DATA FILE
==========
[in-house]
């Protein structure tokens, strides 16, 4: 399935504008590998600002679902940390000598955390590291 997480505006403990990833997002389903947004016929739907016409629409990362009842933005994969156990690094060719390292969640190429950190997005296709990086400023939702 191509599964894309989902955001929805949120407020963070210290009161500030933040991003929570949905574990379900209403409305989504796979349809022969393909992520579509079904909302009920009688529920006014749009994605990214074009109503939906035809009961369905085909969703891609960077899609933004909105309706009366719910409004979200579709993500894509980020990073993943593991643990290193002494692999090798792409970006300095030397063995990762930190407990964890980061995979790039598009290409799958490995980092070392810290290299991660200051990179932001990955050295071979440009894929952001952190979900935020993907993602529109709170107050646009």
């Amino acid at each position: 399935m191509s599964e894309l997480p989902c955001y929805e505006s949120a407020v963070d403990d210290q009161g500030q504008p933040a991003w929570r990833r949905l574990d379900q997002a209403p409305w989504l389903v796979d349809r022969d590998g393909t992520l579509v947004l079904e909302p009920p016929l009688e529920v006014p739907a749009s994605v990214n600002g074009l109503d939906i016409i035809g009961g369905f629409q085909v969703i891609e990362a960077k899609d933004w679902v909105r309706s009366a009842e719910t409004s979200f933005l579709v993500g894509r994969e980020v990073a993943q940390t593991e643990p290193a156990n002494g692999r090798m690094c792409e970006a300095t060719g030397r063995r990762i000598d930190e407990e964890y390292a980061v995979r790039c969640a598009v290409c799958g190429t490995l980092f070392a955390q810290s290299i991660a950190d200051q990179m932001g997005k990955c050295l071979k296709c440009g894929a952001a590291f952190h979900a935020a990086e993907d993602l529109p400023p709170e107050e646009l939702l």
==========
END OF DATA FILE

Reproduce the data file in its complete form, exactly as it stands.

[in-house]
């Protein structure tokens, strides 16, 4: 399935504008590998600002679902940390000598955390590291 997480505006403990990833997002389903947004016929739907016409629409990362009842933005994969156990690094060719390292969640190429950190997005296709990086400023939702 191509599964894309989902955001929805949120407020963070210290009161500030933040991003929570949905574990379900209403409305989504796979349809022969393909992520579509079904909302009920009688529920006014749009994605990214074009109503939906035809009961369905085909969703891609960077899609933004909105309706009366719910409004979200579709993500894509980020990073993943593991643990290193002494692999090798792409970006300095030397063995990762930190407990964890980061995979790039598009290409799958490995980092070392810290290299991660200051990179932001990955050295071979440009894929952001952190979900935020993907993602529109709170107050646009």
């Amino acid at each position: 399935m191509s599964e894309l997480p989902c955001y929805e505006s949120a407020v963070d403990d210290q009161g500030q504008p933040a991003w929570r990833r949905l574990d379900q997002a209403p409305w989504l389903v796979d349809r022969d590998g393909t992520l579509v947004l079904e909302p009920p016929l009688e529920v006014p739907a749009s994605v990214n600002g074009l109503d939906i016409i035809g009961g369905f629409q085909v969703i891609e990362a960077k899609d933004w679902v909105r309706s009366a009842e719910t409004s979200f933005l579709v993500g894509r994969e980020v990073a993943q940390t593991e643990p290193a156990n002494g692999r090798m690094c792409e970006a300095t060719g030397r063995r990762i000598d930190e407990e964890y390292a980061v995979r790039c969640a598009v290409c799958g190429t490995l980092f070392a955390q810290s290299i991660a950190d200051q990179m932001g997005k990955c050295l071979k296709c440009g894929a952001a590291f952190h979900a935020a990086e993907d993602l529109p400023p709170e107050e646009l939702l």